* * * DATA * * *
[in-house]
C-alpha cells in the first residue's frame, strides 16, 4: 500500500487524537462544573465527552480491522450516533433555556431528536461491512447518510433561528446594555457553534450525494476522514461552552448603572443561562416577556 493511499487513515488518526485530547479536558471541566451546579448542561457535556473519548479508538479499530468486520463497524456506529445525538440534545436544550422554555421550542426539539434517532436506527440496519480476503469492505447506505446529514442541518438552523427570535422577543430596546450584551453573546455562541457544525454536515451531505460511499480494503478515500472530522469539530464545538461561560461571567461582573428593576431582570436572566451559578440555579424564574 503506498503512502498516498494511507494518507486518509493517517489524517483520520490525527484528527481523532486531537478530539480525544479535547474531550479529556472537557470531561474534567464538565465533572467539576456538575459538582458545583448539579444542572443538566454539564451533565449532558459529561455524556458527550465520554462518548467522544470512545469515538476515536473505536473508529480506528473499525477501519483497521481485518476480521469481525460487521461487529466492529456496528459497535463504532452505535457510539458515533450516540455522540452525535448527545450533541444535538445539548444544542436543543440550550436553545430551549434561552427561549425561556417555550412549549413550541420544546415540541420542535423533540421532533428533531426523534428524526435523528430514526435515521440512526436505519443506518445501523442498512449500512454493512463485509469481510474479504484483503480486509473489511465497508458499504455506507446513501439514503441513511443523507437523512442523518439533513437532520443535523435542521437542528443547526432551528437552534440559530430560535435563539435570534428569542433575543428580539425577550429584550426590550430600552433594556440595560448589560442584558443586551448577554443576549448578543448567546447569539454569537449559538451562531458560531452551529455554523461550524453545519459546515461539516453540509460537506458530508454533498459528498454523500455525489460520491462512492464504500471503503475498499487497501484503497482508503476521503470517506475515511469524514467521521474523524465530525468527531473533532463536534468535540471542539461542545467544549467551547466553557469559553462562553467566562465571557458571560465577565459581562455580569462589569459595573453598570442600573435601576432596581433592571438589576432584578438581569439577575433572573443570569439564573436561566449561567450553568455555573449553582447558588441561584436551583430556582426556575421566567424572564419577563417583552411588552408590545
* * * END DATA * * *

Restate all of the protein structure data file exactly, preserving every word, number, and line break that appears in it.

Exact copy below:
[in-house]
C-alpha cells in the first residue's frame, strides 16, 4: 500500500487524537462544573465527552480491522450516533433555556431528536461491512447518510433561528446594555457553534450525494476522514461552552448603572443561562416577556 493511499487513515488518526485530547479536558471541566451546579448542561457535556473519548479508538479499530468486520463497524456506529445525538440534545436544550422554555421550542426539539434517532436506527440496519480476503469492505447506505446529514442541518438552523427570535422577543430596546450584551453573546455562541457544525454536515451531505460511499480494503478515500472530522469539530464545538461561560461571567461582573428593576431582570436572566451559578440555579424564574 503506498503512502498516498494511507494518507486518509493517517489524517483520520490525527484528527481523532486531537478530539480525544479535547474531550479529556472537557470531561474534567464538565465533572467539576456538575459538582458545583448539579444542572443538566454539564451533565449532558459529561455524556458527550465520554462518548467522544470512545469515538476515536473505536473508529480506528473499525477501519483497521481485518476480521469481525460487521461487529466492529456496528459497535463504532452505535457510539458515533450516540455522540452525535448527545450533541444535538445539548444544542436543543440550550436553545430551549434561552427561549425561556417555550412549549413550541420544546415540541420542535423533540421532533428533531426523534428524526435523528430514526435515521440512526436505519443506518445501523442498512449500512454493512463485509469481510474479504484483503480486509473489511465497508458499504455506507446513501439514503441513511443523507437523512442523518439533513437532520443535523435542521437542528443547526432551528437552534440559530430560535435563539435570534428569542433575543428580539425577550429584550426590550430600552433594556440595560448589560442584558443586551448577554443576549448578543448567546447569539454569537449559538451562531458560531452551529455554523461550524453545519459546515461539516453540509460537506458530508454533498459528498454523500455525489460520491462512492464504500471503503475498499487497501484503497482508503476521503470517506475515511469524514467521521474523524465530525468527531473533532463536534468535540471542539461542545467544549467551547466553557469559553462562553467566562465571557458571560465577565459581562455580569462589569459595573453598570442600573435601576432596581433592571438589576432584578438581569439577575433572573443570569439564573436561566449561567450553568455555573449553582447558588441561584436551583430556582426556575421566567424572564419577563417583552411588552408590545